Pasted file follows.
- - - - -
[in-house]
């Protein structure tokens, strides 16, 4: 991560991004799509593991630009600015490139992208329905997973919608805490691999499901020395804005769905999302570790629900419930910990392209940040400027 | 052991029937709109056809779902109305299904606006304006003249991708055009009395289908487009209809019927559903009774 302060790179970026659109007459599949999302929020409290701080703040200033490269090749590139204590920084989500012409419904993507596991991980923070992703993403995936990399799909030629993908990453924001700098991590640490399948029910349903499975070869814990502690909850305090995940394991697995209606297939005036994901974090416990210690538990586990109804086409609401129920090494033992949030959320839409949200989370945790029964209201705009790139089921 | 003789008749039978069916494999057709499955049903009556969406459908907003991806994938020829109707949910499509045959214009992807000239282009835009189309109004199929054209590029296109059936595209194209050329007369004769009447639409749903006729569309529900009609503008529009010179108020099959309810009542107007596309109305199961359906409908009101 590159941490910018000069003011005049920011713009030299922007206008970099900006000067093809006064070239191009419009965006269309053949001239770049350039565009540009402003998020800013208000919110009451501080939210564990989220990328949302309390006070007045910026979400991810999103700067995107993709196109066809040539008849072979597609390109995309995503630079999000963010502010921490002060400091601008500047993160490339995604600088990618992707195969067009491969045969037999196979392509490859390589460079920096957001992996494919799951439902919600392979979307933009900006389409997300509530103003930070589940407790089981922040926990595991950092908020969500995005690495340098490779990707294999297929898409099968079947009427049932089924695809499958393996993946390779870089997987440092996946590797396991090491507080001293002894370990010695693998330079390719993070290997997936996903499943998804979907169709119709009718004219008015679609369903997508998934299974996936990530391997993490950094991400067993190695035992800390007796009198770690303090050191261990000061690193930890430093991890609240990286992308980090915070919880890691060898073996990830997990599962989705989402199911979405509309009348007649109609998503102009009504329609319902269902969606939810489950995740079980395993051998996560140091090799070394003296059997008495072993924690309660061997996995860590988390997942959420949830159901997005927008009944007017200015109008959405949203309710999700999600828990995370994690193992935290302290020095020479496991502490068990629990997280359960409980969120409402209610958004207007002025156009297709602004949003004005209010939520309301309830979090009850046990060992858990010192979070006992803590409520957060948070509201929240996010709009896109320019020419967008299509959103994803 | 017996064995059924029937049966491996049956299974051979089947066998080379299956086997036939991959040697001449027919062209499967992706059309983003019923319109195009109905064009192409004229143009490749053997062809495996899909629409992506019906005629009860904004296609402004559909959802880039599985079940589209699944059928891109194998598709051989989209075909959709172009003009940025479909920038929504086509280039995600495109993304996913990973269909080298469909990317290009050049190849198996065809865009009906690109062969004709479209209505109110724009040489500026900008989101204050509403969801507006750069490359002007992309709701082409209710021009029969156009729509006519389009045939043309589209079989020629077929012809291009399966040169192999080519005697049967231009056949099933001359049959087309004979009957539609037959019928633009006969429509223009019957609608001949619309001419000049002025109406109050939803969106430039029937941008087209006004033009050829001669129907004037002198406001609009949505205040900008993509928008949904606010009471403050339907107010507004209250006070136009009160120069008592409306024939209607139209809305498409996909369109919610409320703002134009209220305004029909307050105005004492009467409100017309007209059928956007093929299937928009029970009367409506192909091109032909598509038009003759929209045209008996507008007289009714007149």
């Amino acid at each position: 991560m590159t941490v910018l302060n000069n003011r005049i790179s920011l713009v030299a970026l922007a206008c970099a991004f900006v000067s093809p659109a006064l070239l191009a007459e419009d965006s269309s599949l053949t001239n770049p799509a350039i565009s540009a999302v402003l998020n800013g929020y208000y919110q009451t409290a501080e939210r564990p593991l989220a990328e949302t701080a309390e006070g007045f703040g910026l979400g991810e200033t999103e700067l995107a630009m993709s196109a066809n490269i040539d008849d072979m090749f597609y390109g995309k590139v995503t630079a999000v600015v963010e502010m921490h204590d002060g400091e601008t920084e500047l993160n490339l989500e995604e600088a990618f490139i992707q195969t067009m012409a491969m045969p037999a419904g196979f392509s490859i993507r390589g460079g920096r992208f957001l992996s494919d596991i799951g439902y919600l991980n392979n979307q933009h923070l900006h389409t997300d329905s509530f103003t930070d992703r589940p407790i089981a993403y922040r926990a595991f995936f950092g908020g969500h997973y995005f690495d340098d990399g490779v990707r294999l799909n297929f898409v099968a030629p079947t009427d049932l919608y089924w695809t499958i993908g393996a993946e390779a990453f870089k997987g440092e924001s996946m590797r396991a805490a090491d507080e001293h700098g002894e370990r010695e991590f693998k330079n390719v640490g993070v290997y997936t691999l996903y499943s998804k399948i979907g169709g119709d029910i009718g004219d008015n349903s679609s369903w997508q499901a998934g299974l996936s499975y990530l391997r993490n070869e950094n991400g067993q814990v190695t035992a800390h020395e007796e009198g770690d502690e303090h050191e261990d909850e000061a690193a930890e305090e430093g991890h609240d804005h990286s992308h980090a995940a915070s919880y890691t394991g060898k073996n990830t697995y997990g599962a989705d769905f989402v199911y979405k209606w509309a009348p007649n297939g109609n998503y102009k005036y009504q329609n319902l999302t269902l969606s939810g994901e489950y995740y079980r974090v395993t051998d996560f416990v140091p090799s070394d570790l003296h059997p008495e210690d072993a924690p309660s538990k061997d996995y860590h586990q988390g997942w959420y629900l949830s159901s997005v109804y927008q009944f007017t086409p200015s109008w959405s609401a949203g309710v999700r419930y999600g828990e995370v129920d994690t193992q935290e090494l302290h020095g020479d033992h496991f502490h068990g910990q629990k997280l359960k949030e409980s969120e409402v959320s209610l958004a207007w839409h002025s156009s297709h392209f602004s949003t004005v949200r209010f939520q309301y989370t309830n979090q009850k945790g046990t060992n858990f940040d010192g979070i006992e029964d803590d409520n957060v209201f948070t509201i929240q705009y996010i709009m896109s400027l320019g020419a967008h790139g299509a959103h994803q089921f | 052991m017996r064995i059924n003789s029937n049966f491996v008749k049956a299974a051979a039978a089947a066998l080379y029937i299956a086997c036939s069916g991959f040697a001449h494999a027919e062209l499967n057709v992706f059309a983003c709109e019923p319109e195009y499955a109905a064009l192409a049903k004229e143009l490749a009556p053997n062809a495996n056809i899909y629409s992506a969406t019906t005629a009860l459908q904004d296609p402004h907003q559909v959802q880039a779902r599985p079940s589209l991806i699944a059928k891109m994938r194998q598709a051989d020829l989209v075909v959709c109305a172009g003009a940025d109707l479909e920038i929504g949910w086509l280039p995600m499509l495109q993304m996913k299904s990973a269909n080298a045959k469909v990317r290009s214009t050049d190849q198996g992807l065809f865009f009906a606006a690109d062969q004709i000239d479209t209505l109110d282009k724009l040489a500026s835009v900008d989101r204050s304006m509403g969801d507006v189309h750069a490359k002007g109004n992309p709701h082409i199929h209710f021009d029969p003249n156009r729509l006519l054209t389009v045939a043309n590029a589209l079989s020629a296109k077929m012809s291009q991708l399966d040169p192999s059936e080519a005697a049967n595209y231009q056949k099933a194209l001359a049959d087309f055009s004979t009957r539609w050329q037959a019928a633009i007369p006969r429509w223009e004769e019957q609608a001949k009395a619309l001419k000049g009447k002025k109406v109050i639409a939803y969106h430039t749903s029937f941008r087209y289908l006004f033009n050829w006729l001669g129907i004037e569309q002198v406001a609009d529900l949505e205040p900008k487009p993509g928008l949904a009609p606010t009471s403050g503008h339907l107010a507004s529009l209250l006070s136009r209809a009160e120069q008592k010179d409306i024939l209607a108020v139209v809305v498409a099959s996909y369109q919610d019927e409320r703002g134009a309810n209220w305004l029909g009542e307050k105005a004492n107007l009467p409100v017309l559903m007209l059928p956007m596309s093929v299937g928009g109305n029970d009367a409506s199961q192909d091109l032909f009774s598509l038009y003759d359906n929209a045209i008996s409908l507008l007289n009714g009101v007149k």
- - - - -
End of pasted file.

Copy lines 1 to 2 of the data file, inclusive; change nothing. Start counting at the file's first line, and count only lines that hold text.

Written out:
[in-house]
């Protein structure tokens, strides 16, 4: 991560991004799509593991630009600015490139992208329905997973919608805490691999499901020395804005769905999302570790629900419930910990392209940040400027 | 052991029937709109056809779902109305299904606006304006003249991708055009009395289908487009209809019927559903009774 302060790179970026659109007459599949999302929020409290701080703040200033490269090749590139204590920084989500012409419904993507596991991980923070992703993403995936990399799909030629993908990453924001700098991590640490399948029910349903499975070869814990502690909850305090995940394991697995209606297939005036994901974090416990210690538990586990109804086409609401129920090494033992949030959320839409949200989370945790029964209201705009790139089921 | 003789008749039978069916494999057709499955049903009556969406459908907003991806994938020829109707949910499509045959214009992807000239282009835009189309109004199929054209590029296109059936595209194209050329007369004769009447639409749903006729569309529900009609503008529009010179108020099959309810009542107007596309109305199961359906409908009101 590159941490910018000069003011005049920011713009030299922007206008970099900006000067093809006064070239191009419009965006269309053949001239770049350039565009540009402003998020800013208000919110009451501080939210564990989220990328949302309390006070007045910026979400991810999103700067995107993709196109066809040539008849072979597609390109995309995503630079999000963010502010921490002060400091601008500047993160490339995604600088990618992707195969067009491969045969037999196979392509490859390589460079920096957001992996494919799951439902919600392979979307933009900006389409997300509530103003930070589940407790089981922040926990595991950092908020969500995005690495340098490779990707294999297929898409099968079947009427049932089924695809499958393996993946390779870089997987440092996946590797396991090491507080001293002894370990010695693998330079390719993070290997997936996903499943998804979907169709119709009718004219008015679609369903997508998934299974996936990530391997993490950094991400067993190695035992800390007796009198770690303090050191261990000061690193930890430093991890609240990286992308980090915070919880890691060898073996990830997990599962989705989402199911979405509309009348007649109609998503102009009504329609319902269902969606939810489950995740079980395993051998996560140091090799070394003296059997008495072993924690309660061997996995860590988390997942959420949830159901997005927008009944007017200015109008959405949203309710999700999600828990995370994690193992935290302290020095020479496991502490068990629990997280359960409980969120409402209610958004207007002025156009297709602004949003004005209010939520309301309830979090009850046990060992858990010192979070006992803590409520957060948070509201929240996010709009896109320019020419967008299509959103994803 | 017996064995059924029937049966491996049956299974051979089947066998080379299956086997036939991959040697001449027919062209499967992706059309983003019923319109195009109905064009192409004229143009490749053997062809495996899909629409992506019906005629009860904004296609402004559909959802880039599985079940589209699944059928891109194998598709051989989209075909959709172009003009940025479909920038929504086509280039995600495109993304996913990973269909080298469909990317290009050049190849198996065809865009009906690109062969004709479209209505109110724009040489500026900008989101204050509403969801507006750069490359002007992309709701082409209710021009029969156009729509006519389009045939043309589209079989020629077929012809291009399966040169192999080519005697049967231009056949099933001359049959087309004979009957539609037959019928633009006969429509223009019957609608001949619309001419000049002025109406109050939803969106430039029937941008087209006004033009050829001669129907004037002198406001609009949505205040900008993509928008949904606010009471403050339907107010507004209250006070136009009160120069008592409306024939209607139209809305498409996909369109919610409320703002134009209220305004029909307050105005004492009467409100017309007209059928956007093929299937928009029970009367409506192909091109032909598509038009003759929209045209008996507008007289009714007149």